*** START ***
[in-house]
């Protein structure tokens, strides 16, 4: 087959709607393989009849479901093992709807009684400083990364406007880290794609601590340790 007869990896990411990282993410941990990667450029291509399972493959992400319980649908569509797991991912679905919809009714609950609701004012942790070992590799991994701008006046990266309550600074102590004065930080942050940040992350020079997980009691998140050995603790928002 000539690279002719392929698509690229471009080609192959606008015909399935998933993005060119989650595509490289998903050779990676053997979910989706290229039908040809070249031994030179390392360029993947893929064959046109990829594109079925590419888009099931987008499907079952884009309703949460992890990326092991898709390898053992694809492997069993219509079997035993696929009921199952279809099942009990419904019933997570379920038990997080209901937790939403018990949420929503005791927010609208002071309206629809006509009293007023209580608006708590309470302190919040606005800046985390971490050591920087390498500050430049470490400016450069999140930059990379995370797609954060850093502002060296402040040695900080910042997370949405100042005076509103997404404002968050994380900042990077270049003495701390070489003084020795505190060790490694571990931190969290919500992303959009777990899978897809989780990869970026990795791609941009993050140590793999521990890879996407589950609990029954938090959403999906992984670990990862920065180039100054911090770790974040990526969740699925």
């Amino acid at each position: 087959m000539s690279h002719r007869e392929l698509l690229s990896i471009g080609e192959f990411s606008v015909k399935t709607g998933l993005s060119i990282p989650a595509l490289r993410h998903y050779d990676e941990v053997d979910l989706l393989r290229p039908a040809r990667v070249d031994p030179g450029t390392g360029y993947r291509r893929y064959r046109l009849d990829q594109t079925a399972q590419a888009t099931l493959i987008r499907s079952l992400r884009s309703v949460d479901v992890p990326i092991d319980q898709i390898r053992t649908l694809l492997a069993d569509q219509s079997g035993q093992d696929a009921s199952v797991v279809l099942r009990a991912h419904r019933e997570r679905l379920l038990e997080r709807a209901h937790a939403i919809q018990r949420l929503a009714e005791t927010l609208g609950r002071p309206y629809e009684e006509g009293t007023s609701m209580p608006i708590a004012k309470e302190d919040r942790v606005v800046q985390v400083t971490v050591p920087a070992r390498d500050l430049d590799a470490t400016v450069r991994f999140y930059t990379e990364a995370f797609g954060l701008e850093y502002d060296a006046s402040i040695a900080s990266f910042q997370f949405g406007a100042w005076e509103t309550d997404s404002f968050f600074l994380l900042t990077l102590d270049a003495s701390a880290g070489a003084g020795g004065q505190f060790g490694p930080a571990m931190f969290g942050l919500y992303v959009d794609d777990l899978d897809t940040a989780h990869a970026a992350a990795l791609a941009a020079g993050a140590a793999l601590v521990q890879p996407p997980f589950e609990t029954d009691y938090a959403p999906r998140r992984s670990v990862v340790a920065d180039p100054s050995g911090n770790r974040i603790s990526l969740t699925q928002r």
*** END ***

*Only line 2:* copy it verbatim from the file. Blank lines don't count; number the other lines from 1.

């Protein structure tokens, strides 16, 4: 087959709607393989009849479901093992709807009684400083990364406007880290794609601590340790 007869990896990411990282993410941990990667450029291509399972493959992400319980649908569509797991991912679905919809009714609950609701004012942790070992590799991994701008006046990266309550600074102590004065930080942050940040992350020079997980009691998140050995603790928002 000539690279002719392929698509690229471009080609192959606008015909399935998933993005060119989650595509490289998903050779990676053997979910989706290229039908040809070249031994030179390392360029993947893929064959046109990829594109079925590419888009099931987008499907079952884009309703949460992890990326092991898709390898053992694809492997069993219509079997035993696929009921199952279809099942009990419904019933997570379920038990997080209901937790939403018990949420929503005791927010609208002071309206629809006509009293007023209580608006708590309470302190919040606005800046985390971490050591920087390498500050430049470490400016450069999140930059990379995370797609954060850093502002060296402040040695900080910042997370949405100042005076509103997404404002968050994380900042990077270049003495701390070489003084020795505190060790490694571990931190969290919500992303959009777990899978897809989780990869970026990795791609941009993050140590793999521990890879996407589950609990029954938090959403999906992984670990990862920065180039100054911090770790974040990526969740699925």